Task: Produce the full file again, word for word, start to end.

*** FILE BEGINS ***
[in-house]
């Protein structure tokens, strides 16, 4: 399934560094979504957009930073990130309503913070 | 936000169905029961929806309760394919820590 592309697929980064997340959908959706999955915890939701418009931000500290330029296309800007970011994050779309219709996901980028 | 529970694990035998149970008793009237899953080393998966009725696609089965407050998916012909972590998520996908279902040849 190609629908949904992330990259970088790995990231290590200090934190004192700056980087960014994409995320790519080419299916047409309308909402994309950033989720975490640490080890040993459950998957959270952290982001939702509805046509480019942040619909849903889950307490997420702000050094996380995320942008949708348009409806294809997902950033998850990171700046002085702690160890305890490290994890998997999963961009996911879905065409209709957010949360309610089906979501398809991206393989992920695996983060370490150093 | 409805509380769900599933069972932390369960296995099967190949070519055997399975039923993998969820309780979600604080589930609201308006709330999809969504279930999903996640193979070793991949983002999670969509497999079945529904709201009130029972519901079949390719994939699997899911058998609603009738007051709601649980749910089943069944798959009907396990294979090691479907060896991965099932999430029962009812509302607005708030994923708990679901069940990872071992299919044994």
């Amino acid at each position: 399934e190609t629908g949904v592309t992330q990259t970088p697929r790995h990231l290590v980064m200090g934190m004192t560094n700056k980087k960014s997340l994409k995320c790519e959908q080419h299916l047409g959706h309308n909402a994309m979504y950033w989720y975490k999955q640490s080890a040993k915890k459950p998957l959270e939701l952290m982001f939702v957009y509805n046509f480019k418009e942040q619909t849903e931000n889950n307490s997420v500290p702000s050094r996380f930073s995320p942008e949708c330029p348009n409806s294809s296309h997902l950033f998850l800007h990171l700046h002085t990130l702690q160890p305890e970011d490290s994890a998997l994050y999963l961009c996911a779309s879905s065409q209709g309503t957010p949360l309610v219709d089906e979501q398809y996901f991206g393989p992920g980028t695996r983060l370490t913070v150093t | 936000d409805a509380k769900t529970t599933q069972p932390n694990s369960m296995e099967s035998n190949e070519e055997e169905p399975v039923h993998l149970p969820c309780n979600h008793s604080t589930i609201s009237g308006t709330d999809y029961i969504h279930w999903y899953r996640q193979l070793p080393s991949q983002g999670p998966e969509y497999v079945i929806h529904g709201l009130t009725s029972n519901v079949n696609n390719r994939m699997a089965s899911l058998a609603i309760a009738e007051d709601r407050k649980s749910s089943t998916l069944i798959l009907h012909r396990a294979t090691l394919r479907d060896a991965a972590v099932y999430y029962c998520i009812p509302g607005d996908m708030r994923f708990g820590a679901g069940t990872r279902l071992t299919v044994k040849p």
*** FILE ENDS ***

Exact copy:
[in-house]
């Protein structure tokens, strides 16, 4: 399934560094979504957009930073990130309503913070 | 936000169905029961929806309760394919820590 592309697929980064997340959908959706999955915890939701418009931000500290330029296309800007970011994050779309219709996901980028 | 529970694990035998149970008793009237899953080393998966009725696609089965407050998916012909972590998520996908279902040849 190609629908949904992330990259970088790995990231290590200090934190004192700056980087960014994409995320790519080419299916047409309308909402994309950033989720975490640490080890040993459950998957959270952290982001939702509805046509480019942040619909849903889950307490997420702000050094996380995320942008949708348009409806294809997902950033998850990171700046002085702690160890305890490290994890998997999963961009996911879905065409209709957010949360309610089906979501398809991206393989992920695996983060370490150093 | 409805509380769900599933069972932390369960296995099967190949070519055997399975039923993998969820309780979600604080589930609201308006709330999809969504279930999903996640193979070793991949983002999670969509497999079945529904709201009130029972519901079949390719994939699997899911058998609603009738007051709601649980749910089943069944798959009907396990294979090691479907060896991965099932999430029962009812509302607005708030994923708990679901069940990872071992299919044994």
């Amino acid at each position: 399934e190609t629908g949904v592309t992330q990259t970088p697929r790995h990231l290590v980064m200090g934190m004192t560094n700056k980087k960014s997340l994409k995320c790519e959908q080419h299916l047409g959706h309308n909402a994309m979504y950033w989720y975490k999955q640490s080890a040993k915890k459950p998957l959270e939701l952290m982001f939702v957009y509805n046509f480019k418009e942040q619909t849903e931000n889950n307490s997420v500290p702000s050094r996380f930073s995320p942008e949708c330029p348009n409806s294809s296309h997902l950033f998850l800007h990171l700046h002085t990130l702690q160890p305890e970011d490290s994890a998997l994050y999963l961009c996911a779309s879905s065409q209709g309503t957010p949360l309610v219709d089906e979501q398809y996901f991206g393989p992920g980028t695996r983060l370490t913070v150093t | 936000d409805a509380k769900t529970t599933q069972p932390n694990s369960m296995e099967s035998n190949e070519e055997e169905p399975v039923h993998l149970p969820c309780n979600h008793s604080t589930i609201s009237g308006t709330d999809y029961i969504h279930w999903y899953r996640q193979l070793p080393s991949q983002g999670p998966e969509y497999v079945i929806h529904g709201l009130t009725s029972n519901v079949n696609n390719r994939m699997a089965s899911l058998a609603i309760a009738e007051d709601r407050k649980s749910s089943t998916l069944i798959l009907h012909r396990a294979t090691l394919r479907d060896a991965a972590v099932y999430y029962c998520i009812p509302g607005d996908m708030r994923f708990g820590a679901g069940t990872r279902l071992t299919v044994k040849p």